Water is collective human energy that transforms whatever it touches, keeping watch between the rocks over life in the process of maturing. Therefore, water cannot be appropriated by individuals for their own benefit and profit. It is not the product of a single being, but of a community that has gone before us and was committed to the continuation of our life. Water is life’s own self-giving for the renewal of all living beings. Water is a common good.

This material, spiritual water is today being polluted, bottled, contaminated, captured, and with it the life-giving spirit of the Source of Life. We human beings are attacking our own very life source and the memory of those who have gone before us, and in particular Jesus, who said that he gives us living water, and in his life testified to solidarity, love and commitment to those who suffer. He was himself a peasant, as are many of those in the Andes who produce food for the great cities.

How good it would be if the world would learn from those who farm the land that in all food there is human, ancestral and present-day energy, which demands that bread and life-giving water should be shared for the whole of humankind and for all living beings!

Abraham Colque is a theologian working in Bolivia at the Andean Higher Ecumenical Institute of Theology (ISEAT).

Opinions expressed in Biblical reflections do not necessarily reflect EWN and WCC policy. This material may be reprinted freely, providing credit is given to the author and EWN.

“Good living” and development

Three Reasons to Scrap GDP

The author of this article argues that GDP was never intended to be a catch-all measurement for quality of life or the overall success of a country but is nevertheless widely used that way. [www.condoroptions.com]

Is GDP a satisfactory measure of growth?

François Lequiller, at the time head of national accounts at the OECD, admits that there are dimensions to wellbeing which GDP misses but argues that we should still continue using the indicator. [www.oecdobserver.org]

Buen Vivir: Latin America’s new concepts for the good life and the rights of nature

Ecuador and Bolivia have enshrined the right to a good life in their constitutions. In this paper written for the German Green Political Foundation, Thomas Fatheuer outlines the historical and cultural context in which the new constitutions took shape, and then takes a closer look at the new concepts, their potential and limitations. [www.boell.de]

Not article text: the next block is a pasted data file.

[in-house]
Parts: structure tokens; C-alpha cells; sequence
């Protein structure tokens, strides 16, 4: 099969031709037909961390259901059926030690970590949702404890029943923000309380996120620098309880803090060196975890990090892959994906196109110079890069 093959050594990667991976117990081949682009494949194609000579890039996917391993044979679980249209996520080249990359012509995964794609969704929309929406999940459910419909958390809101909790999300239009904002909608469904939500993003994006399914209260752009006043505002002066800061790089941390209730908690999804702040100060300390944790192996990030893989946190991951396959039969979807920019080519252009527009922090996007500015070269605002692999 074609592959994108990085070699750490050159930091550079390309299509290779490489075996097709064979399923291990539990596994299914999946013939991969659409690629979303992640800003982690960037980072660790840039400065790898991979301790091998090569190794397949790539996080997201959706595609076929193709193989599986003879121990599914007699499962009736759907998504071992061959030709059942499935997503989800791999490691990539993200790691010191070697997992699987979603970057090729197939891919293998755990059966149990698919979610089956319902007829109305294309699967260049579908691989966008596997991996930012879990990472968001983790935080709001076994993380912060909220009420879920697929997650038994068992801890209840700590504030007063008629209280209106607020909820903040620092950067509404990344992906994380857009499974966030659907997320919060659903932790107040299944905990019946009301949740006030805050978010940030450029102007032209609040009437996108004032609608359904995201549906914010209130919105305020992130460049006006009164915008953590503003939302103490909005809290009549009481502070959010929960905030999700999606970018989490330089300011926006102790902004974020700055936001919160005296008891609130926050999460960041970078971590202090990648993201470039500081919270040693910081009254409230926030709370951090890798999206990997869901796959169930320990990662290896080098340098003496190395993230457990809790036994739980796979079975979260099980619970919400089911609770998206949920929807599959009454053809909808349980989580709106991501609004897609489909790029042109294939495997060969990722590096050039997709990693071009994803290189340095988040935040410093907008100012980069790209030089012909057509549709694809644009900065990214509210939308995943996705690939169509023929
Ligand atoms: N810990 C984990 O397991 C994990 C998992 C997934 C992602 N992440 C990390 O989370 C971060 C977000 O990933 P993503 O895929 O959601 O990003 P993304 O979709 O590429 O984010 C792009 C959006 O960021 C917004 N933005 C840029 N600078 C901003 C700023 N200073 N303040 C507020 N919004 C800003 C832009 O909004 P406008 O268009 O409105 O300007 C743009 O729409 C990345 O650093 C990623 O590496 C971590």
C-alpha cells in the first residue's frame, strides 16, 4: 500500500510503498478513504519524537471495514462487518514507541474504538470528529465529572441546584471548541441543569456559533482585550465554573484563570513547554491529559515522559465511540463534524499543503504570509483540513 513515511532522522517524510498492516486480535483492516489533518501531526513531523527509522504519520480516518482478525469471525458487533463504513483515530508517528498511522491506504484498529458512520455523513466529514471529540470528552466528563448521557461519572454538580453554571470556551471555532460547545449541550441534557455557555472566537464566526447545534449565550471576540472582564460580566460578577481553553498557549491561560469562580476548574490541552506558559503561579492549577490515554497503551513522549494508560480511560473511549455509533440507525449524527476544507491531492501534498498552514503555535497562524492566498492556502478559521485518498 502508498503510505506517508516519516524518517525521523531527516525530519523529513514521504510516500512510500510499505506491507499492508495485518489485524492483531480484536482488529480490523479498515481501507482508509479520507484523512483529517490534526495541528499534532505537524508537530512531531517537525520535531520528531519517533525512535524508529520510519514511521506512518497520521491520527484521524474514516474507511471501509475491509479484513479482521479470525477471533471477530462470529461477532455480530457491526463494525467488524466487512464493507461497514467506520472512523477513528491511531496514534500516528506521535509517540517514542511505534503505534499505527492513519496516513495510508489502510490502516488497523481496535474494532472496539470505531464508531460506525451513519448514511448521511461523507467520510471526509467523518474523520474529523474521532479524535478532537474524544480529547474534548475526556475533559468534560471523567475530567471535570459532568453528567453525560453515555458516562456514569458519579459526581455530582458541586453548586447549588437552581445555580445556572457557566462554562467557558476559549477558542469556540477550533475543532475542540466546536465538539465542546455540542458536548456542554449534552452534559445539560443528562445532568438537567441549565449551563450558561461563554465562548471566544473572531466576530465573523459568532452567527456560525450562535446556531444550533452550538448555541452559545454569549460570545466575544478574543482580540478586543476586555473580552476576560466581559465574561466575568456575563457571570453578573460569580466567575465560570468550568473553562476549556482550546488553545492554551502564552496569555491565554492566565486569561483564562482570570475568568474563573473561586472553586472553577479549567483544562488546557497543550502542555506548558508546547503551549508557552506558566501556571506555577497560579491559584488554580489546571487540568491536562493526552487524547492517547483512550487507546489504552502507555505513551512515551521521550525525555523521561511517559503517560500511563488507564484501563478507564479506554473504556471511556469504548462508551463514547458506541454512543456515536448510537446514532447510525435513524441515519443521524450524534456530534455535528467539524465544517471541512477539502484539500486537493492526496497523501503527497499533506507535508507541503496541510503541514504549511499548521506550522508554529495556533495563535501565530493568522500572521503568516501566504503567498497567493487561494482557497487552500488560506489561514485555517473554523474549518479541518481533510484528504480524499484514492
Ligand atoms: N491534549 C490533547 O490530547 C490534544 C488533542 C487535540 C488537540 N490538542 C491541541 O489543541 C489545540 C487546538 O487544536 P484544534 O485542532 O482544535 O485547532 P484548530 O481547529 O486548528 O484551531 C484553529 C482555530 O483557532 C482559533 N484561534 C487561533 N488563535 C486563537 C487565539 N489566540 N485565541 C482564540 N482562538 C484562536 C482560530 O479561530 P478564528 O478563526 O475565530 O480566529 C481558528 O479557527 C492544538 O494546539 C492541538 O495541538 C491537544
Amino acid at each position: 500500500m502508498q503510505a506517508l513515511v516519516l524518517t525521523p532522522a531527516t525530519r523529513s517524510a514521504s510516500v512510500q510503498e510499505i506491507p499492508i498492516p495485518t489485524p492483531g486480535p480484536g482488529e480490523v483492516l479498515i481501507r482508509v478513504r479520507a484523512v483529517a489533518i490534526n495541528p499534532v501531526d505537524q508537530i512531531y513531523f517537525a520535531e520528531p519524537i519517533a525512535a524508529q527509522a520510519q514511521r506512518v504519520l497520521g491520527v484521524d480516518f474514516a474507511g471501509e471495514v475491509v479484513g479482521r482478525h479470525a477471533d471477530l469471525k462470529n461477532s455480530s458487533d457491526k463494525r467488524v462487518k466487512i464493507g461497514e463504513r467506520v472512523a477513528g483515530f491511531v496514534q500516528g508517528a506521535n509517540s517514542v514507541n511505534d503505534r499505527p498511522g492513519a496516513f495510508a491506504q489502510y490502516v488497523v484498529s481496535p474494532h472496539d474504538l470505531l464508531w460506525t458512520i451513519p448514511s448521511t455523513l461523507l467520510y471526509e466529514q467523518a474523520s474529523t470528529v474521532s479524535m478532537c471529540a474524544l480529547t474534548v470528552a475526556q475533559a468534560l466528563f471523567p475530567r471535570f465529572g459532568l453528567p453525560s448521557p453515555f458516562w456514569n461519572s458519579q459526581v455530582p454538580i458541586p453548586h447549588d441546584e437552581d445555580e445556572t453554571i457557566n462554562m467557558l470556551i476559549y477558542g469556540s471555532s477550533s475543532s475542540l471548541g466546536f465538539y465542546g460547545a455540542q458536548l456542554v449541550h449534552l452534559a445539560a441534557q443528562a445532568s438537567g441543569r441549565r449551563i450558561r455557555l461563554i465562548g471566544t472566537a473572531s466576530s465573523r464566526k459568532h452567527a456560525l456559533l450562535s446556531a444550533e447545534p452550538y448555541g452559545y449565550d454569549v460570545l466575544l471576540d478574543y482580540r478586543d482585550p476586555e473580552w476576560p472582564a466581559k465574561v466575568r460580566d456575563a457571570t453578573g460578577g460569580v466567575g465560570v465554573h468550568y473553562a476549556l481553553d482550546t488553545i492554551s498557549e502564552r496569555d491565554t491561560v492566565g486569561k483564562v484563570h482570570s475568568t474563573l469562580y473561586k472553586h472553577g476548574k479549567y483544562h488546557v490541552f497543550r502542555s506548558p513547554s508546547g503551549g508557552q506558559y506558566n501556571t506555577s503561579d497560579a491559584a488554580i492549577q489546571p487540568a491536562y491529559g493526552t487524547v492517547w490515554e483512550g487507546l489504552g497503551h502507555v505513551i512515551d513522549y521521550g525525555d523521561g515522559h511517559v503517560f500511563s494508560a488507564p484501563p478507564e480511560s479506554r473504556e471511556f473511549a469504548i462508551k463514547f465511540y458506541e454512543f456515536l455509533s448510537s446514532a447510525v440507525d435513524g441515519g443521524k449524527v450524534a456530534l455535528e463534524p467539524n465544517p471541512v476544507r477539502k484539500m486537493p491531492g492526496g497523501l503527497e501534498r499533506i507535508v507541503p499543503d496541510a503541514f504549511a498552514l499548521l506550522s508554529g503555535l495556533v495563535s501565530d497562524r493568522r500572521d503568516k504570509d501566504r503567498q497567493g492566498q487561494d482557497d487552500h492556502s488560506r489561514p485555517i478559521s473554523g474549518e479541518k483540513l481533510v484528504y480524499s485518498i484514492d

Mother Earth and the Rights of Nature

A proposal by Bolivia to Rio+20. [http://motherearthrights.org]

The Gross Happiness Indicator

Gross National Happiness is a term coined by His Majesty the Fourth King of Bhutan, Jigme Singye Wangchuck in the 1970s. The concept implies that sustainable development should take a holistic approach towards notions of progress and give equal importance to non-economic aspects of wellbeing. [www.grossnationalhappiness.com]

What you can do:

You can do this exercise on your own or together with others:

  1. Take a sheet of paper or a board and draw two columns. In the first column, list aspects that, in your opinion, society usually uses to define “well-being” and “good living”.
  2. In the second column, list the elements that you yourself consider to be part of “well-being” and “good living”.
  3. Consider the following questions:

In the Bolivian proposal to Rio+20 we read:

“Sustainable development seeks to eradicate poverty in order to live well, not generate wealthy people who live at the expense of the poor. The goal is the satisfaction of basic human needs in order to allow for the development of human capabilities and human happiness, strengthening community among human beings and with Mother Earth.
(…) Just as human beings have rights, the Mother Earth also has the right to exist, the right to maintain its vital cycles, the right to regeneration, the right to be free from structural alteration, and the right to relate to the other parts of the Earth system.”

  • How does this view of development and the rights of nature resonate with you? Does it affect your own definition of “good living” and progress?